Think HBR

Facing up to the new Facebook algorithm

Lauren Taylor
Taylor Made Marketing
Poor old Zuckerberg has been copping it of late. While the US Senate has been throwing a few big punches his way (and a lot of small misdirected ones), the Zuck has also managed to land a few bruisers of his own.
Earlier in the year, Facebook announced changes to its algorithm that has had brands seriously concerned about what it means for their marketing efforts on the platform. But before you start freaking out about it being the end of the world, let’s take a look at the changes and how you can navigate your way around them. Here’s what our mate Mark had to say:
Facebook quote
He then went on to say that Facebook are “limiting” public content from brands and businesses, looking to hold them to a higher standard. According to Zuckerberg, brand content should encourage “meaningful interactions between people.”
So, what does this really mean? Basically, Facebook is prioritising comments and conversation over shameless promotion. They’re trying to reduce the level of marketing ‘spam’ brands are putting out there. Oh, and he wants you to pay for advertising, of course!
It makes sense, Facebook wants to get rid of the tactics marketers use to game the algorithm, like click bait and ‘tag a mate who…’ posts and make the platform about genuine content.
But, it also means brands will have a more difficult time showing up in the feeds of their fans and followers.
So how can brands and businesses survive the new algorithm?
Here’s some ways you can encourage interactions without getting the big ‘eff’ book offside:
1. No need to bait
Facebook has banned ‘bait’ posts but posting genuine opinions that will spark comments can get people engaging. Be bold with the content you’re posting as long as you don’t go too far.
2. Ask questions
While explicitly asking for comments or shares is a no-no, posing questions to your follower is a spam-free way to encourage a response.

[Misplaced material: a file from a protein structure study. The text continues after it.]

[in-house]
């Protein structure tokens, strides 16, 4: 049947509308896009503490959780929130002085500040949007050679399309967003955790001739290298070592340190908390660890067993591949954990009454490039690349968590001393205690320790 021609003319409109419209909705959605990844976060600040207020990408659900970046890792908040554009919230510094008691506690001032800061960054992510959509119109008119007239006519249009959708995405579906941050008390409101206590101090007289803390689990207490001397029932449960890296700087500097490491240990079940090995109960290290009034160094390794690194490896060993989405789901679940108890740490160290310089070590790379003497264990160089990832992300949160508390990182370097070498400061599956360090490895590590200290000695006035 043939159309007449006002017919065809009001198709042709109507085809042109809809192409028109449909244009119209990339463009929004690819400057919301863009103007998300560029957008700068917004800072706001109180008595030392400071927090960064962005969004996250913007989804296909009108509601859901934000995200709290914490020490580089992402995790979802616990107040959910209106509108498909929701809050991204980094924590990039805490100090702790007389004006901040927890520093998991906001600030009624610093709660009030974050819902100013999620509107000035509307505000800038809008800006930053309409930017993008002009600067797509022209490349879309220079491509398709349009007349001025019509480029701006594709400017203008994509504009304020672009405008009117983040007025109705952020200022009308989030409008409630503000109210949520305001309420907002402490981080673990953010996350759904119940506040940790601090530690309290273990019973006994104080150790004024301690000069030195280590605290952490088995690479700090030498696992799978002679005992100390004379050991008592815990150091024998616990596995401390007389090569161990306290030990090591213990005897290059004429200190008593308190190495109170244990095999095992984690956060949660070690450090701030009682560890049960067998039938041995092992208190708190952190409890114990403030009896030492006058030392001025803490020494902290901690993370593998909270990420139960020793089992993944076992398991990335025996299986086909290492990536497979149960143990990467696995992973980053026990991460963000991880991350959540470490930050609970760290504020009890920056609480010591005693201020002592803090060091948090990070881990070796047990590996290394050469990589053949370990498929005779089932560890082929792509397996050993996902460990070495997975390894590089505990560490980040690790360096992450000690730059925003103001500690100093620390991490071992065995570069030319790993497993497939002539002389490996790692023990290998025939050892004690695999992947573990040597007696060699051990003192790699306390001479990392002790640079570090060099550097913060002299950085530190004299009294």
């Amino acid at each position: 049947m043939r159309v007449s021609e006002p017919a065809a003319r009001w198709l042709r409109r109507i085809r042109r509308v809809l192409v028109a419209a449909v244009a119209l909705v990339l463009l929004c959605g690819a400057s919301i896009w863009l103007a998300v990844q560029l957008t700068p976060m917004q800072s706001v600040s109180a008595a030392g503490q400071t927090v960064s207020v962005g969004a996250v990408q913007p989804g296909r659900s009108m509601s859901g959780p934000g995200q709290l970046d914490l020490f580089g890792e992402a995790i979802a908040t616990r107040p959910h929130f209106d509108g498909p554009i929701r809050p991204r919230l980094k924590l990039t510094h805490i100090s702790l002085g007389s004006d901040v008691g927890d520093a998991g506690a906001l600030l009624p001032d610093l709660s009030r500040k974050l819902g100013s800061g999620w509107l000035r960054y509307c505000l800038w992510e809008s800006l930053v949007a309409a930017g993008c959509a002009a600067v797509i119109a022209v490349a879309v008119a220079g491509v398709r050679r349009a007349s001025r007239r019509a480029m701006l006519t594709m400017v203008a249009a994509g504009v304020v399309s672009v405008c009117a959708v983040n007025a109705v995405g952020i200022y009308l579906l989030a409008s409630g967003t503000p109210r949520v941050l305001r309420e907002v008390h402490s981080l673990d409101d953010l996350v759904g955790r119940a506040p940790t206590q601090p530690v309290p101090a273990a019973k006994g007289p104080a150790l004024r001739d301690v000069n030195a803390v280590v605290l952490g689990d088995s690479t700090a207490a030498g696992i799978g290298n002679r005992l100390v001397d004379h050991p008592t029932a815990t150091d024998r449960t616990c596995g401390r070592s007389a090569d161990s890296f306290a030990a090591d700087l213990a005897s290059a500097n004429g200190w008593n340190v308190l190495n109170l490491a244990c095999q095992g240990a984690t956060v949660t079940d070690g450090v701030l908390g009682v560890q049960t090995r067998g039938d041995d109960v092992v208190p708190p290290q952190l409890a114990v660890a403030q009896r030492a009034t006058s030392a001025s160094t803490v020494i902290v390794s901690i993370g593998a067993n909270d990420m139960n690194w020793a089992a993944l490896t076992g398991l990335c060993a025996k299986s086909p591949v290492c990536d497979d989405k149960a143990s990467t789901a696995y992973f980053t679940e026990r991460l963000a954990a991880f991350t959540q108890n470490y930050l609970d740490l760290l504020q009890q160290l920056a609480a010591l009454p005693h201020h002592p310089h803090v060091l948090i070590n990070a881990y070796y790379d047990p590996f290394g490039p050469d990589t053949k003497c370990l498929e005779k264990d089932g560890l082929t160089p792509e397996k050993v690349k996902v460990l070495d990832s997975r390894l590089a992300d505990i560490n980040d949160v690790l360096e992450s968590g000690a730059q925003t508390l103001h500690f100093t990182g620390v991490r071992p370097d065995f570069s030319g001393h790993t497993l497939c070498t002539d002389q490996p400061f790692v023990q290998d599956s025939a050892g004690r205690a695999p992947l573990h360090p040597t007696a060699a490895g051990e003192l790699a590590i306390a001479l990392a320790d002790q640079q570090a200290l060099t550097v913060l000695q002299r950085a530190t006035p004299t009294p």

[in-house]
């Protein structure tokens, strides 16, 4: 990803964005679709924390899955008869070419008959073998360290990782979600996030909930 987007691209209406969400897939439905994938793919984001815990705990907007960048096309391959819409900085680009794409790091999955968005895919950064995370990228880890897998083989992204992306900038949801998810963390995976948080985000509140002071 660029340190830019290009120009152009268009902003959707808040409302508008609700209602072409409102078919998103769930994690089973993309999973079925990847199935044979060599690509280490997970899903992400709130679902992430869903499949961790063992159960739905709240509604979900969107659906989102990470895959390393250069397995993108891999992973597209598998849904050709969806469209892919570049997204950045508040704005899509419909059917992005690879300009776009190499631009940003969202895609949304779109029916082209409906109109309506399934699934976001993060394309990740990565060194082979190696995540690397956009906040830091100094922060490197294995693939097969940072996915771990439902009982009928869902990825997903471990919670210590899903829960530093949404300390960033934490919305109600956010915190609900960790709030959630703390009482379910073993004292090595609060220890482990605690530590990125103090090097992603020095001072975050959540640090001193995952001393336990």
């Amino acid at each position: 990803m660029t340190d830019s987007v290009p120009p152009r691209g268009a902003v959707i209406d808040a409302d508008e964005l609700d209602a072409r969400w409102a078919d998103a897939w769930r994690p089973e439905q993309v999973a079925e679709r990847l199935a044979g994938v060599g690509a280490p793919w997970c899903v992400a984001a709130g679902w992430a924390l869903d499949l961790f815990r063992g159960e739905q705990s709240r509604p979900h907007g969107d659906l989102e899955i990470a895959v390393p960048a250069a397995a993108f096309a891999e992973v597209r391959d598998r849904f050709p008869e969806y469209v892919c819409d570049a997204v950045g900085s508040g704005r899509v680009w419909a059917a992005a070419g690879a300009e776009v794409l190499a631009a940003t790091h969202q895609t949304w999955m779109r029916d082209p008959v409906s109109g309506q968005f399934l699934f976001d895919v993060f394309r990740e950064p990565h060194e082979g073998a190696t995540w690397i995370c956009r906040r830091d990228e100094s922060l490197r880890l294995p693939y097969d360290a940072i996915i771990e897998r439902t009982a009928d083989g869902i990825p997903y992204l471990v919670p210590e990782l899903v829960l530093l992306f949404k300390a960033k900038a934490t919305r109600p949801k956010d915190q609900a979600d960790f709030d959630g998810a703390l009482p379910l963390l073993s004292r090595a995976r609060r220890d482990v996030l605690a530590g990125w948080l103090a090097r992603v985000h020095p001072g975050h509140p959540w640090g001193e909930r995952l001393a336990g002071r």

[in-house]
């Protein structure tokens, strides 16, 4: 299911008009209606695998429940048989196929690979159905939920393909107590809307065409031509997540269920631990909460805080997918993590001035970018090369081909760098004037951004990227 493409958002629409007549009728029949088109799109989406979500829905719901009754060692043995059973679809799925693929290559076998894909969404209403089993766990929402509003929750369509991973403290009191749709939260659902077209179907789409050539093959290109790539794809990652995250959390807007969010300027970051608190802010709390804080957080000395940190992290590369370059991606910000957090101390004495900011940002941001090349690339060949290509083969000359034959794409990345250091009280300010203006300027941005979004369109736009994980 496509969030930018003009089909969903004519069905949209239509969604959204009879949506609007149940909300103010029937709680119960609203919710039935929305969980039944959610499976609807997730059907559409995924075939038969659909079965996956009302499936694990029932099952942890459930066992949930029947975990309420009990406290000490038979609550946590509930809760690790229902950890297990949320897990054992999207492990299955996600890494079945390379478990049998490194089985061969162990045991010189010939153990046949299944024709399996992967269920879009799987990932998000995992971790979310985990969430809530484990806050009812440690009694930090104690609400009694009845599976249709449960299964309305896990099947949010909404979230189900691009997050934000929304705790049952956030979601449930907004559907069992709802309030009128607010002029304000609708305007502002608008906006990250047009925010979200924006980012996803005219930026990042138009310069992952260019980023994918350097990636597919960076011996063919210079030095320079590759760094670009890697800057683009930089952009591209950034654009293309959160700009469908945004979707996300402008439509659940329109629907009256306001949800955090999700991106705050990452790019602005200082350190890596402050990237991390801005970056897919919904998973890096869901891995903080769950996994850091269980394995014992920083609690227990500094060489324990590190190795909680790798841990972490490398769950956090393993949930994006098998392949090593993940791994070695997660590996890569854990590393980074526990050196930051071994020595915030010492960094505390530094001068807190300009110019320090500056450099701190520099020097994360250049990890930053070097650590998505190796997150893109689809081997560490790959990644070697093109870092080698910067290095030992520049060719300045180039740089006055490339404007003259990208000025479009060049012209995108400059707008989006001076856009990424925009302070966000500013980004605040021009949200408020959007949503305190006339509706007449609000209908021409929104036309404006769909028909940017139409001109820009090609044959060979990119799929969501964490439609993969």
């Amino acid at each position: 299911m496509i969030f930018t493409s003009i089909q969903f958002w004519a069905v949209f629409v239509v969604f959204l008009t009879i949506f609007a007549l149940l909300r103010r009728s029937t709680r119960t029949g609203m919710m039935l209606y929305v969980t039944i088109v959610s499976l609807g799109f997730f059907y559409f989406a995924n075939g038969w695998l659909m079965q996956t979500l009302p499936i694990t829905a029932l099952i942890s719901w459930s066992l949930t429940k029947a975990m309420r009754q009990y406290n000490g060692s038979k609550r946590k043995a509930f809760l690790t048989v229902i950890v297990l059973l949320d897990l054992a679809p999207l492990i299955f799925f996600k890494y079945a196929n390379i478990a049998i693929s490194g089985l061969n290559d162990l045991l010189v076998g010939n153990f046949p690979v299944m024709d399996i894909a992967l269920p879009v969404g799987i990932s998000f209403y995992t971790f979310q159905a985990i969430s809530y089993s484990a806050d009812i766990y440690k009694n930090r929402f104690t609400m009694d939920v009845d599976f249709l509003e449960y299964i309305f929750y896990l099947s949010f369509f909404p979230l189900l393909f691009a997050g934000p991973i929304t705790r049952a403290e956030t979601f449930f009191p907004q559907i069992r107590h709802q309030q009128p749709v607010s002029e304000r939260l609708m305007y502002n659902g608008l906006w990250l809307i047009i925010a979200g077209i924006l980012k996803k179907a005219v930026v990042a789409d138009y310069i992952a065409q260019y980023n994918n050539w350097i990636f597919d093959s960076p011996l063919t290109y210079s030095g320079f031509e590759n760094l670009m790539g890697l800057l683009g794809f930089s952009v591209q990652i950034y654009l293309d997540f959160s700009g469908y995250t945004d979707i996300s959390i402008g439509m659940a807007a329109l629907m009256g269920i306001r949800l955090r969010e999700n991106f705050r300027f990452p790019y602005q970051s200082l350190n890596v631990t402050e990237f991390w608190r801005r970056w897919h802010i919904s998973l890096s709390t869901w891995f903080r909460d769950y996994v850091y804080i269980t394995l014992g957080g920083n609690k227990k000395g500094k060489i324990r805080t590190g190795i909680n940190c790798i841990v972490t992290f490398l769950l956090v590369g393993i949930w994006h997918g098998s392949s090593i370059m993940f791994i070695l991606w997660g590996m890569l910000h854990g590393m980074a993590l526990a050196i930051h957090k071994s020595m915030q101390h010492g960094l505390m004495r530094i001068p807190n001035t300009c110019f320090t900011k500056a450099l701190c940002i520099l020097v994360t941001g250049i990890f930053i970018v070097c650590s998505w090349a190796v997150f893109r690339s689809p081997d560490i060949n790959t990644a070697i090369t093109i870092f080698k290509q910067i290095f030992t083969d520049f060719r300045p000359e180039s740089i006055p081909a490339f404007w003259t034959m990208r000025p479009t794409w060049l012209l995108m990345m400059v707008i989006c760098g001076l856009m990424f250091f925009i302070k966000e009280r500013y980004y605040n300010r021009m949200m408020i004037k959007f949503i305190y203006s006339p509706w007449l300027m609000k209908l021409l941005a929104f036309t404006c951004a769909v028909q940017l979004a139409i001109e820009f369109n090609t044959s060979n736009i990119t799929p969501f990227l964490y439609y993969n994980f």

3. Put it on film
Facebook loves video content and encourages brands to develop their own content. Video gets six time as many interactions than other posts so it’s worth giving it a go. While it’s only a rumour, some trials have shown that Facebook punishes brands that post YouTube videos rather than uploading the content directly, so keep that in mind.
 4. Don’t be desperate
If you have to ask people to like, share or comment on your posts then there’s a good chance they’re not actually that good. And Facebook won’t like it either. Try using humorous or educational posts and establish what your audience actually likes rather than begging for engagement. Why not try using a meme?
5. Sinking by linking Don’t feel the need to always be linking back to your website.
Facebook doesn’t really approve and linked posts don’t usually perform as well as video, image or text posts anyway.
So don’t start pulling your hair out just yet. There’s still hope.
In fact, if you’re smart with the content you’re posting this algorithm change could actually have benefits. As Facebook stamps out spammy marketing tactics, your brand has the distinct opportunity to rise above the mediocrity.
 Thanks Zuckerberg!
For more information contact Lauren on 0477 566 022, email or visit
Lauren Taylor Lauren Taylor
Lauren Taylor is the director of Taylor Made Marketing, a boutique agency based in Newcastle offering digital marketing services, events management and PR. She has worked on big name brands around the world and now works with small businesses to help them with straight-forward marketing advice.